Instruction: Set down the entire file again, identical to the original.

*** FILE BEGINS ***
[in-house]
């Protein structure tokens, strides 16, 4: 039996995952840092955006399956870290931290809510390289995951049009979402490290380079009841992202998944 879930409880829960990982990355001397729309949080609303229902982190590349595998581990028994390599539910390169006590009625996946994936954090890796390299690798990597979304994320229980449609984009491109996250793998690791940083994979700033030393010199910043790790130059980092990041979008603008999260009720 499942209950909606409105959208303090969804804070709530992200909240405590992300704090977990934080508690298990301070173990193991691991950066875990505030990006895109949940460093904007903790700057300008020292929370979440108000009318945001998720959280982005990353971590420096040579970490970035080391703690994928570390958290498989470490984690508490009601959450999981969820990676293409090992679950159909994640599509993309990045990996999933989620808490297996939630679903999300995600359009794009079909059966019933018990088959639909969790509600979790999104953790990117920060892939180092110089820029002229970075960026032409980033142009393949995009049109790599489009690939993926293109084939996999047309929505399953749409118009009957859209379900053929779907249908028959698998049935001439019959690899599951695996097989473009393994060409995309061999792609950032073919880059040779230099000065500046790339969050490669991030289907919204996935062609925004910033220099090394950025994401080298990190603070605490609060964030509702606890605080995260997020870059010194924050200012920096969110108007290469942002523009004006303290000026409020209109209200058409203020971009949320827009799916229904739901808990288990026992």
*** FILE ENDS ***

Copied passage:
[in-house]
């Protein structure tokens, strides 16, 4: 039996995952840092955006399956870290931290809510390289995951049009979402490290380079009841992202998944 879930409880829960990982990355001397729309949080609303229902982190590349595998581990028994390599539910390169006590009625996946994936954090890796390299690798990597979304994320229980449609984009491109996250793998690791940083994979700033030393010199910043790790130059980092990041979008603008999260009720 499942209950909606409105959208303090969804804070709530992200909240405590992300704090977990934080508690298990301070173990193991691991950066875990505030990006895109949940460093904007903790700057300008020292929370979440108000009318945001998720959280982005990353971590420096040579970490970035080391703690994928570390958290498989470490984690508490009601959450999981969820990676293409090992679950159909994640599509993309990045990996999933989620808490297996939630679903999300995600359009794009079909059966019933018990088959639909969790509600979790999104953790990117920060892939180092110089820029002229970075960026032409980033142009393949995009049109790599489009690939993926293109084939996999047309929505399953749409118009009957859209379900053929779907249908028959698998049935001439019959690899599951695996097989473009393994060409995309061999792609950032073919880059040779230099000065500046790339969050490669991030289907919204996935062609925004910033220099090394950025994401080298990190603070605490609060964030509702606890605080995260997020870059010194924050200012920096969110108007290469942002523009004006303290000026409020209109209200058409203020971009949320827009799916229904739901808990288990026992």